The attacks of September 11, 2001, like the bombing of the World Trade Center in 1993, were designed to produce mass casualties and significant economic damage. For those who lost loved ones in those attacks, the costs were beyond measure. And there were, indeed, dramatic economic consequences — and implications for investors.
The initial reaction of financial markets was a flight to quality, reflecting a decrease in risk tolerance and an increase in perceived risk. Although there was an immediate drop in stock prices, as in earlier wartime periods, stocks soon recovered — in many cases well above their September 10 levels. For the most part, the initial turbulence in financial markets was transitory. Not so for the insurance industry.
The Organization for Economic Cooperation and Development (OECD) estimated insured losses to be between $34 and $58 billion, dwarfing the $21 billion incurred in 1992 from Hurricane Andrew, then the largest insurance event in history. The U.S. Government Accountability Office, formerly the General Accounting Office, concluded that total losses for New York through 2003, both direct and indirect, were approximately $83 billion. On a national level, the impact was much greater, but was mitigated by government action.
Much to their credit, the Federal Reserve, the Bush Administration and Congress took steps to safeguard the financial system and protect business through aggressive easing of monetary policy, an emergency spending package of $40 billion, $5 billion in direct grants, plus $10 billion in federal loan guarantees for U.S. airlines. Despite these efforts, the economy took a sizeable hit. According to the OECD, the implied impact of 9/11 on the nation’s gross domestic product through 2003 was five percentage points, or half a trillion dollars.
In addition, government spending on homeland security escalated significantly, directing resources away from more productive uses. Civitas Group, a D.C. based strategic advisory and investment services firm, recently reported that federal spending on homeland security more than tripled from FY 2000 to FY 2004, going from $13.2 billion to an estimated $41.3 billion. Civitas observed that, “States, counties, towns and cities joined (the federal government) and spent billions more in federal grants and from their own resources on protective equipment, communications tools and training.” Considering recent events, this was money well spent.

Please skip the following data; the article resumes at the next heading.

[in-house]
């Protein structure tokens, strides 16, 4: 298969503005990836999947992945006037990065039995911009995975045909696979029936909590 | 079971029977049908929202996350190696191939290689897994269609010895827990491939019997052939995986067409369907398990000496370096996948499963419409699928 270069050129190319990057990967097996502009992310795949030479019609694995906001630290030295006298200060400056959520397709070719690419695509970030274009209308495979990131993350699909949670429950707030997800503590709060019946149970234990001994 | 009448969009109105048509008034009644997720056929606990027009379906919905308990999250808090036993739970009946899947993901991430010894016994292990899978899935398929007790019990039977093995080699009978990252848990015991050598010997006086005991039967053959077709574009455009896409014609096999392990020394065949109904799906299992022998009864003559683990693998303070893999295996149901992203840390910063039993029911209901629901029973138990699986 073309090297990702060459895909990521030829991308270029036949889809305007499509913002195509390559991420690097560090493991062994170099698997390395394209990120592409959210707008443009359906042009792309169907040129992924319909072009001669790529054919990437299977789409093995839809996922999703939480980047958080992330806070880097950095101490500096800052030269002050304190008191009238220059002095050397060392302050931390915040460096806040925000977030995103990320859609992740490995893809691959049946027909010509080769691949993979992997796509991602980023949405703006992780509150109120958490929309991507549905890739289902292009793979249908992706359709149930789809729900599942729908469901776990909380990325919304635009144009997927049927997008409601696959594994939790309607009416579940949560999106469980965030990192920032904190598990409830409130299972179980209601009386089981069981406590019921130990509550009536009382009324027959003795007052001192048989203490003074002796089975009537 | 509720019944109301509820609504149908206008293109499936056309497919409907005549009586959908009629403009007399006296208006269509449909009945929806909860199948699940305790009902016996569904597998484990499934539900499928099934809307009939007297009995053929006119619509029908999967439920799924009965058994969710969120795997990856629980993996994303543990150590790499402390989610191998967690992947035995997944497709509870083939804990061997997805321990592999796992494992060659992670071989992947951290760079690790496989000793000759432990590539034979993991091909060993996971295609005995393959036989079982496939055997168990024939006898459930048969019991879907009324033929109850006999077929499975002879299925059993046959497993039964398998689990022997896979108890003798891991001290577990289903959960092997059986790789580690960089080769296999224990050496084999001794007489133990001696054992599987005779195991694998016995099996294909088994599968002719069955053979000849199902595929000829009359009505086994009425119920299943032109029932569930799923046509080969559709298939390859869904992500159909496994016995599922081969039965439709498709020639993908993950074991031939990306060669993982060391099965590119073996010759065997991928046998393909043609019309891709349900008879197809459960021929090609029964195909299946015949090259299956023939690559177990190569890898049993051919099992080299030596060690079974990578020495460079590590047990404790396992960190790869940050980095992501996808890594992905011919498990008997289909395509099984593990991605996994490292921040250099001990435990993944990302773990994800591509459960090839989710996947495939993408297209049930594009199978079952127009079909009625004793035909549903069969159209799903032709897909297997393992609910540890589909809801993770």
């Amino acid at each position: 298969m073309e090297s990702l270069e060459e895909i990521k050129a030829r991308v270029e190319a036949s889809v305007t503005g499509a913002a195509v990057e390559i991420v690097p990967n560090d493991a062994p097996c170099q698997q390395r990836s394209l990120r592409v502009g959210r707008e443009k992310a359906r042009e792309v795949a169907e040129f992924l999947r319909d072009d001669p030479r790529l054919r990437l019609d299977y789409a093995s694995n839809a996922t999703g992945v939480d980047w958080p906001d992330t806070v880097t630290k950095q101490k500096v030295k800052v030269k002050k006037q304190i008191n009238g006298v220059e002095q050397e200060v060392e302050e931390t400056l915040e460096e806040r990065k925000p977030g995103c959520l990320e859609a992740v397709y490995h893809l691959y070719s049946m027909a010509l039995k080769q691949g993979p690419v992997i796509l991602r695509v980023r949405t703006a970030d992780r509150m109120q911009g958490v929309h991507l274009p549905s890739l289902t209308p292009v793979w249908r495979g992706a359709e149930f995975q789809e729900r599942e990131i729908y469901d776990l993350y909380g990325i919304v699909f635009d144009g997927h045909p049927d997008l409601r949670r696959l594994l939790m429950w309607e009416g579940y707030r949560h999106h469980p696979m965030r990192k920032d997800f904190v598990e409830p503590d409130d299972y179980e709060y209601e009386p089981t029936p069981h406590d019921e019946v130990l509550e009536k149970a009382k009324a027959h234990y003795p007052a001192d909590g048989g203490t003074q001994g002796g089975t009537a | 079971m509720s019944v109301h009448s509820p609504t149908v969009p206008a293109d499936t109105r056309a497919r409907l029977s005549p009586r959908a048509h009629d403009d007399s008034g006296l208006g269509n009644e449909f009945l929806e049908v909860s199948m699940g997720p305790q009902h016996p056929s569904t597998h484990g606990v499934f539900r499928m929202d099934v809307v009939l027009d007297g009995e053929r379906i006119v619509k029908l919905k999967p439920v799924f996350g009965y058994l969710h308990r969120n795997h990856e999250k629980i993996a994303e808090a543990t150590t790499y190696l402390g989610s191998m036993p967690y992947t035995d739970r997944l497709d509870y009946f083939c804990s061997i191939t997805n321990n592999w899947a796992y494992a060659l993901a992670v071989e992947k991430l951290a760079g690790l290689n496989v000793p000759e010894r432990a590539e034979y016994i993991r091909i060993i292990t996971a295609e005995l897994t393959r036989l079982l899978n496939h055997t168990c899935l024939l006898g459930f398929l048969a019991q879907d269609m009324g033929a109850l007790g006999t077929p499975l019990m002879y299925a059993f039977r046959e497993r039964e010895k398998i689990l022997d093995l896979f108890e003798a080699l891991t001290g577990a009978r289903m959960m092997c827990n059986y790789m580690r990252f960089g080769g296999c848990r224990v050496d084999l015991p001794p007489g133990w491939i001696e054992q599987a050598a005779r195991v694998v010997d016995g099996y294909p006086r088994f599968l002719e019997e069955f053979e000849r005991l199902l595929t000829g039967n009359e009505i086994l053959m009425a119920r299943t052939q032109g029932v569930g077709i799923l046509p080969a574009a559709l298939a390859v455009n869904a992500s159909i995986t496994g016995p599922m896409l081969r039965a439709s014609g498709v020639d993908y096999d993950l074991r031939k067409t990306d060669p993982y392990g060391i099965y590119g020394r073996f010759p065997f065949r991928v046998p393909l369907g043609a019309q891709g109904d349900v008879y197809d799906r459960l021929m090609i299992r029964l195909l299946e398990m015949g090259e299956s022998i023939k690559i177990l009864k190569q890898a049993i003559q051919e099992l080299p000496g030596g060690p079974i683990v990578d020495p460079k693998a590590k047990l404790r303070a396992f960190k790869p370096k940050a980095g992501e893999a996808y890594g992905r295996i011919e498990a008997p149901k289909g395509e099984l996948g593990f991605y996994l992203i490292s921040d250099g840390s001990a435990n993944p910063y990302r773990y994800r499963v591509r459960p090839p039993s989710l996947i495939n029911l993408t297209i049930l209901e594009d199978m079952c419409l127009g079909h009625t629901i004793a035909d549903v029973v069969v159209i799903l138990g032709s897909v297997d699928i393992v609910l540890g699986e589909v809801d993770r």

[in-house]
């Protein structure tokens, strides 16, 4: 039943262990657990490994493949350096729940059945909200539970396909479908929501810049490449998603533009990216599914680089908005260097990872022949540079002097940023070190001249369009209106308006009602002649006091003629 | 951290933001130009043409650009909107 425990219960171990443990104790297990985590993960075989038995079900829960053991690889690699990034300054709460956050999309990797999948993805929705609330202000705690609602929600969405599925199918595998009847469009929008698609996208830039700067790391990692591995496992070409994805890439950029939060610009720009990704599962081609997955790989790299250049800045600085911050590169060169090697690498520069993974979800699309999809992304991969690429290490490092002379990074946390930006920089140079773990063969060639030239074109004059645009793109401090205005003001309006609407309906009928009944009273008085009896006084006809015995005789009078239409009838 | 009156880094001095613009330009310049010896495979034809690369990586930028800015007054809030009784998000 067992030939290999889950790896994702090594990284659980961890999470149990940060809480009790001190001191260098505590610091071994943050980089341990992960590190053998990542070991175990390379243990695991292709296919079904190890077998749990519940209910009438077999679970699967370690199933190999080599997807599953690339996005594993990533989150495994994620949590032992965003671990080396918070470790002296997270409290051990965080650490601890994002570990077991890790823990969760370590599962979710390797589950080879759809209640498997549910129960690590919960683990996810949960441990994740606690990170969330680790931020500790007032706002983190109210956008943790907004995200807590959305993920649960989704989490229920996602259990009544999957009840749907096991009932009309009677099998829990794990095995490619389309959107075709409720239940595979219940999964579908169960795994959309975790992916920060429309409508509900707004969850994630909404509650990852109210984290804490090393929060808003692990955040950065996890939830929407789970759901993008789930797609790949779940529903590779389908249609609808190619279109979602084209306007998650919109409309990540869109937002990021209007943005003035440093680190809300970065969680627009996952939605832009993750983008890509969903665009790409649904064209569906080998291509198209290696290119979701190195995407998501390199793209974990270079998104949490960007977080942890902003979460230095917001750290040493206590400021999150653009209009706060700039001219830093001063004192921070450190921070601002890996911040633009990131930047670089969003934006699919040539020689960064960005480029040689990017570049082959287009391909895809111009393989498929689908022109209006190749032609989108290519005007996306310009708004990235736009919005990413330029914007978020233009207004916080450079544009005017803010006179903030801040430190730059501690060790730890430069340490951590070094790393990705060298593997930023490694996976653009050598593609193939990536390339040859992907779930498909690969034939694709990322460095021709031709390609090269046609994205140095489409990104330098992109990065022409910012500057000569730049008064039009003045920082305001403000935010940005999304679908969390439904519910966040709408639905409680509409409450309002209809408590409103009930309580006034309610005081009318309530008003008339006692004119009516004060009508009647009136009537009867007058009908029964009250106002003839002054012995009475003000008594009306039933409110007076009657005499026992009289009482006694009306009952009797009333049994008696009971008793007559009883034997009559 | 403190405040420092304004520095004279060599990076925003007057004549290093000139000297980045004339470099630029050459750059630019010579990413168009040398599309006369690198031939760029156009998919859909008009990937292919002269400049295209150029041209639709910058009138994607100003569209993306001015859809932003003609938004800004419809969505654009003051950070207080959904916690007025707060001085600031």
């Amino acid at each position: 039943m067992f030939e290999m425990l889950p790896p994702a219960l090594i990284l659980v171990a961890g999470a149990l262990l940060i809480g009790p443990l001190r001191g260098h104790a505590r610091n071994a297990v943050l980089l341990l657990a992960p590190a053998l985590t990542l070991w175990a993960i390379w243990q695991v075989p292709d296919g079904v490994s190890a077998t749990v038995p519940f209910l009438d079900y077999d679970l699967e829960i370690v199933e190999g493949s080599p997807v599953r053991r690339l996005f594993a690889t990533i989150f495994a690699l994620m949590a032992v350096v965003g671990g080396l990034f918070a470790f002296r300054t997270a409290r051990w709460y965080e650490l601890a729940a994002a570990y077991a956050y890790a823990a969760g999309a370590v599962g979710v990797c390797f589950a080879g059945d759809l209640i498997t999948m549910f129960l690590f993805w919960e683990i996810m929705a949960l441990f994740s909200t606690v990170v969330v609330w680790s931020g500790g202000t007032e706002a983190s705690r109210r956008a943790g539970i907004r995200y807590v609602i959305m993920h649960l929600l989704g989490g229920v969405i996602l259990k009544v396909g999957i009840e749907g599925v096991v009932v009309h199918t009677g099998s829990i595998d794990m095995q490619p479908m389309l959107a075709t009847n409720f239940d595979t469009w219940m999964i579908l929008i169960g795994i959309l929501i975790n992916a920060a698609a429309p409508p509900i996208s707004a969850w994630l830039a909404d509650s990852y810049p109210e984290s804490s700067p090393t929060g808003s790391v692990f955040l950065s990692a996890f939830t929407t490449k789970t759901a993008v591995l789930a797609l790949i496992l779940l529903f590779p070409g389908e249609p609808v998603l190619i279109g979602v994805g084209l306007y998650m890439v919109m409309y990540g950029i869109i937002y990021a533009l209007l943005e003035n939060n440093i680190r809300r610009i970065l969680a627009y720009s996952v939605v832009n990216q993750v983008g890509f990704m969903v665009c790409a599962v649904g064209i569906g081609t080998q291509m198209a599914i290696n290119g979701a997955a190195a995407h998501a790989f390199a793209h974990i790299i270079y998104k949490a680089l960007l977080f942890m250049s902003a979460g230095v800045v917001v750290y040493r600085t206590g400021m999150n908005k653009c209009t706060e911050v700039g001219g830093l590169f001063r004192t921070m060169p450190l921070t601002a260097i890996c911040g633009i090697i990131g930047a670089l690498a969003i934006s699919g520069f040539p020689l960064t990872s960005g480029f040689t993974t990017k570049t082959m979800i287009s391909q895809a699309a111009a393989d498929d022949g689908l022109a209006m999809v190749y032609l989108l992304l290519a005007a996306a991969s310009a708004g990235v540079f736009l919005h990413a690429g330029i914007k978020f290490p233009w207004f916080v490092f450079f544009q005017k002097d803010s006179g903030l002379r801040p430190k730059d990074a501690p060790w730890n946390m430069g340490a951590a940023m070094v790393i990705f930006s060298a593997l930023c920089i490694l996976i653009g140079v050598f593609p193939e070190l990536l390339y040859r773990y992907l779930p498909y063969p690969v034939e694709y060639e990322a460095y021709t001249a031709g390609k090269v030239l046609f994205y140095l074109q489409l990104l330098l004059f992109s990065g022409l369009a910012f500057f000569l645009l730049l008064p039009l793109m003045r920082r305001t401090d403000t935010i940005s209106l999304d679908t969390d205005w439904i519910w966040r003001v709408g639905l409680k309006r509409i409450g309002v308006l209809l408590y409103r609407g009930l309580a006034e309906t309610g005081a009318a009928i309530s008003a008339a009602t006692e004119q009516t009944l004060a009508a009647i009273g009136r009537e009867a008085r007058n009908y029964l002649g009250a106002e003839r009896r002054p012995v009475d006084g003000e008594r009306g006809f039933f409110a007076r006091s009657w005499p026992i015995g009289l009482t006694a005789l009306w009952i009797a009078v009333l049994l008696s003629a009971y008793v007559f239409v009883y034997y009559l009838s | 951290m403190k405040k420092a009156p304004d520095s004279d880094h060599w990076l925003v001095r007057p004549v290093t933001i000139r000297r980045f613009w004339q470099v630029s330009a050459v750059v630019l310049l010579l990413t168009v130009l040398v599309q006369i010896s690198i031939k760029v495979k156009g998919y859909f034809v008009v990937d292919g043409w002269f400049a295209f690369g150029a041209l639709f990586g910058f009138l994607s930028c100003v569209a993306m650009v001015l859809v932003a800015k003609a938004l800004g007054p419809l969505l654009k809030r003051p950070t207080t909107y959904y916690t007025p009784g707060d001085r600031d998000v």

On August 1, as a result of arrests of al Qaeda militants in Pakistan and detailed evidence uncovered, the Department of Homeland Security raised the alert level for the Washington, D.C., area from “elevated” to “high” and issued specific warnings for targets in Washington, D.C., New York, already on high alert, and Newark, N.J. Targets mentioned in the warning were major financial institutions: Citigroup, Prudential, the World Bank, the International Monetary Fund and the New York Stock Exchange.
Concurrent with continuing terrorist threats and other potential disasters, policymakers and the financial services sector have taken steps to protect the nation’s critical infrastructure, including those elements vital to the resilience of securities firms and markets. Rules NYSE 446, NASD 3510 and 3520, for example, require securities broker-dealers and clearing firms to implement Business
Continuity Plans, which must address certain business elements:
• Data back-up and recovery,